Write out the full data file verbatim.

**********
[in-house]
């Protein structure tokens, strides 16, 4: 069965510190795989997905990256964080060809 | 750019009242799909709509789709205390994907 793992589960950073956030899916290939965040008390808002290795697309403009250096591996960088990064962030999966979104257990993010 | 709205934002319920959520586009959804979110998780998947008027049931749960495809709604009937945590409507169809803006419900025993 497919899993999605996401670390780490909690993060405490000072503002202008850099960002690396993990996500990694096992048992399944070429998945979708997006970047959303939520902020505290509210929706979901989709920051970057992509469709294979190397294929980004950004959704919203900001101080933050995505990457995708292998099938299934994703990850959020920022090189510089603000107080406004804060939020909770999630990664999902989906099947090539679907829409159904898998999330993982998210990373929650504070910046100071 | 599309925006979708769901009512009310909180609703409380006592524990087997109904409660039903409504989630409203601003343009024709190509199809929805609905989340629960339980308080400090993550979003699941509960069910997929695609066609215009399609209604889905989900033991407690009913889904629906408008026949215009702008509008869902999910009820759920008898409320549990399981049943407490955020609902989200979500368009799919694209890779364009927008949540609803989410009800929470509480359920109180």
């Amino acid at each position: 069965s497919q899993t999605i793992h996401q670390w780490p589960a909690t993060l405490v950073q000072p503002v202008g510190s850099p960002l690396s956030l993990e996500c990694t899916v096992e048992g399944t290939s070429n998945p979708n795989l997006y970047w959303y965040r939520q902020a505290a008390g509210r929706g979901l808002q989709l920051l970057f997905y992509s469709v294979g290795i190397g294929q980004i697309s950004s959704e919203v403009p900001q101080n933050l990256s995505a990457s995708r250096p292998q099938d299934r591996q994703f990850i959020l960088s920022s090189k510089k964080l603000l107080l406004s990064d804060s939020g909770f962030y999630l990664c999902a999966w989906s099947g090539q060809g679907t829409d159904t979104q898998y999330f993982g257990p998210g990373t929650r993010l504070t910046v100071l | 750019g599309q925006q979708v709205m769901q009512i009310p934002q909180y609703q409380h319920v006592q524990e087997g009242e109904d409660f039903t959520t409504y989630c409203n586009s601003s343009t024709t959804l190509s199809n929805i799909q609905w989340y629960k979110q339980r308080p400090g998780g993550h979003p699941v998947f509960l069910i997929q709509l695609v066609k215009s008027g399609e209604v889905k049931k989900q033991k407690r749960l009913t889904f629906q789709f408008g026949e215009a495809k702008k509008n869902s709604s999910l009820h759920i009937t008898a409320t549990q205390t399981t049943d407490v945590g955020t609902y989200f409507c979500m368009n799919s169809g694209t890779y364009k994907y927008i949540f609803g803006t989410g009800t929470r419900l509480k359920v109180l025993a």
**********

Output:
[in-house]
């Protein structure tokens, strides 16, 4: 069965510190795989997905990256964080060809 | 750019009242799909709509789709205390994907 793992589960950073956030899916290939965040008390808002290795697309403009250096591996960088990064962030999966979104257990993010 | 709205934002319920959520586009959804979110998780998947008027049931749960495809709604009937945590409507169809803006419900025993 497919899993999605996401670390780490909690993060405490000072503002202008850099960002690396993990996500990694096992048992399944070429998945979708997006970047959303939520902020505290509210929706979901989709920051970057992509469709294979190397294929980004950004959704919203900001101080933050995505990457995708292998099938299934994703990850959020920022090189510089603000107080406004804060939020909770999630990664999902989906099947090539679907829409159904898998999330993982998210990373929650504070910046100071 | 599309925006979708769901009512009310909180609703409380006592524990087997109904409660039903409504989630409203601003343009024709190509199809929805609905989340629960339980308080400090993550979003699941509960069910997929695609066609215009399609209604889905989900033991407690009913889904629906408008026949215009702008509008869902999910009820759920008898409320549990399981049943407490955020609902989200979500368009799919694209890779364009927008949540609803989410009800929470509480359920109180």
């Amino acid at each position: 069965s497919q899993t999605i793992h996401q670390w780490p589960a909690t993060l405490v950073q000072p503002v202008g510190s850099p960002l690396s956030l993990e996500c990694t899916v096992e048992g399944t290939s070429n998945p979708n795989l997006y970047w959303y965040r939520q902020a505290a008390g509210r929706g979901l808002q989709l920051l970057f997905y992509s469709v294979g290795i190397g294929q980004i697309s950004s959704e919203v403009p900001q101080n933050l990256s995505a990457s995708r250096p292998q099938d299934r591996q994703f990850i959020l960088s920022s090189k510089k964080l603000l107080l406004s990064d804060s939020g909770f962030y999630l990664c999902a999966w989906s099947g090539q060809g679907t829409d159904t979104q898998y999330f993982g257990p998210g990373t929650r993010l504070t910046v100071l | 750019g599309q925006q979708v709205m769901q009512i009310p934002q909180y609703q409380h319920v006592q524990e087997g009242e109904d409660f039903t959520t409504y989630c409203n586009s601003s343009t024709t959804l190509s199809n929805i799909q609905w989340y629960k979110q339980r308080p400090g998780g993550h979003p699941v998947f509960l069910i997929q709509l695609v066609k215009s008027g399609e209604v889905k049931k989900q033991k407690r749960l009913t889904f629906q789709f408008g026949e215009a495809k702008k509008n869902s709604s999910l009820h759920i009937t008898a409320t549990q205390t399981t049943d407490v945590g955020t609902y989200f409507c979500m368009n799919s169809g694209t890779y364009k994907y927008i949540f609803g803006t989410g009800t929470r419900l509480k359920v109180l025993a």